device also decides to use the bus) then the device tries again later
Daisy Chain Bus Arbitration
Advantage: simple
Cannot assure fairness a low-priority device may be locked
out indefinitely
Slower the daisy chain grant signal limits the bus speed
Device 1
Device N
Device 2
Ack Ack Ack
Centralized Parallel Arbitration
Advantages: flexible, can assure fairness
Disadvantages: more complicated arbiter hardware
Used in essentially all processor-memory buses and
in high-speed I/O buses
Device 1 Device N Device 2
Request1 Request2 RequestN
Layering Example: OSI Network Layers
The Physical Layer describes the physical properties of the various communications
media, as well as the electrical properties and interpretation of the exchanged signals.
Example: this layer defines the size of Ethernet coaxial cable, the type of BNC connector used, and the
termination method.
The Data Link Layer describes the logical organization of data bits transmitted on a
particular medium.
Example: this layer defines the framing, addressing and check-summing of Ethernet packets.
The Network Layer describes how a series of exchanges over various data links can
deliver data between any two nodes in a network.
Example: this layer defines the addressing and routing structure of the Internet.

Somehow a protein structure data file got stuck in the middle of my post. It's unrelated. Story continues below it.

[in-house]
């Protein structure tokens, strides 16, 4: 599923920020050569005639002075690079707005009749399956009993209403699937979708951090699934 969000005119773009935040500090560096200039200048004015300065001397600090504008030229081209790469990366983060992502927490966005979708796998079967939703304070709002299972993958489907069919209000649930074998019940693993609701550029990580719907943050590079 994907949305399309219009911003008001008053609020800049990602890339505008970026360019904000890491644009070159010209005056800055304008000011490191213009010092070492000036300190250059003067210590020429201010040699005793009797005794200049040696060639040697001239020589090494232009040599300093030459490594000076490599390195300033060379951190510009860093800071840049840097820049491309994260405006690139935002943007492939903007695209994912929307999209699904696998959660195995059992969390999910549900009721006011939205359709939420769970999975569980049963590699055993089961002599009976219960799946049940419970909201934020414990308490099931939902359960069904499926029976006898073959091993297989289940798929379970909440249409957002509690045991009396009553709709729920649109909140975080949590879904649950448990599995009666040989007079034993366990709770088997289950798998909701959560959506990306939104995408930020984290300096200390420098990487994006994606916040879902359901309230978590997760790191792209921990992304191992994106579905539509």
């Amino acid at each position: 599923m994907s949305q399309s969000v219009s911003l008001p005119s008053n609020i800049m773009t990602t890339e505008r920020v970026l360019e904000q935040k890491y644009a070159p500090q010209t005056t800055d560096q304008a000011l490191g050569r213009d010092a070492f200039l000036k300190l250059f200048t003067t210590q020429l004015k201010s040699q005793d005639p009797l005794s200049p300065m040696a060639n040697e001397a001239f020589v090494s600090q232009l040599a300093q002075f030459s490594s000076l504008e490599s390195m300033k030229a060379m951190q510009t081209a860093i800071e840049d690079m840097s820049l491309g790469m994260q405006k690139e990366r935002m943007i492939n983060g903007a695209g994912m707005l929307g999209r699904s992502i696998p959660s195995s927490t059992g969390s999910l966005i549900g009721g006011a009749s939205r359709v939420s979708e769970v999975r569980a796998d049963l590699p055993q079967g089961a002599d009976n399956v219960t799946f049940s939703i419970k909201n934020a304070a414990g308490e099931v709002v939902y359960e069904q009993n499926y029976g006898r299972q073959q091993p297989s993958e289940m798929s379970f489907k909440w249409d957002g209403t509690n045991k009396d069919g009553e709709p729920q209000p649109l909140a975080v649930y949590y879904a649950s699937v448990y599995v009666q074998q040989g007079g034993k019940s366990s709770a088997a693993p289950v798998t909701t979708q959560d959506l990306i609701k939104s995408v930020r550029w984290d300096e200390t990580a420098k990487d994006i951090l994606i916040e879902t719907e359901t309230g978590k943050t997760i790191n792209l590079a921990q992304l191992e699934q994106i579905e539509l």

The Transport Layer describes the quality and nature of the data delivery.
Example: this layer defines if and how retransmissions will be used to ensure data delivery.
The Session Layer describes the organization of data sequences larger than the
packets handled by lower layers.
Example: this layer describes how request and reply packets are paired in a remote procedure call.
The Presentation Layer describes the syntax of data being transferred.
Example: this layer describes how floating point numbers can be exchanged between hosts with
different math formats.
The Application Layer describes how real work actually gets done.
Example: this layer would implement file system operations.
International Standards Organizations (ISO) Open Systems Interconnection (ISO) Model:
Simple Example OF 7 Layer OSI Model
Application Layer: Set of C Instructions, Set of Data
{I0 I1 I2 . IN Do D1 D2 Dm}

Presentation Layer: ASCII Coding
{ASC {I0 I1 I2 . IN Do D1 D2 Dm}}

Session Layer: What process at computer x is communicating with what process at computer y
{X4 Y6 {ASC {I0 I1 I2 . IN Do D1 D2 Dm}}}

Transport Layer: Guaranteed Transmission, sequentially numbered packets of 4096 bytes
{GT4 P34 {X4 Y6 {ASC {I0 I1 I2 . IN Do D1 D2 Dm}}} PCKSUM}

Network Layer: Path through Network
{N23 N3 N53 {GT4 P34 {X4 Y6 {ASC {I0 I1 I2 . IN Do D1 D2 Dm}}} PCKSUM}}

Data Link Layer: Serial 256 bytes per frame
{STRT T{N23 N3 N53 {GT4 P34 {X4 Y6 {ASC {I0 I1 I2 . IN Do D1 D2 Dm}}}

Physical Layer: 9600Baud, Coax cable - {Start {.}Parity Stop Stop}
Ethernet packet
Bob Metcalfs Ethernet Concept - 1976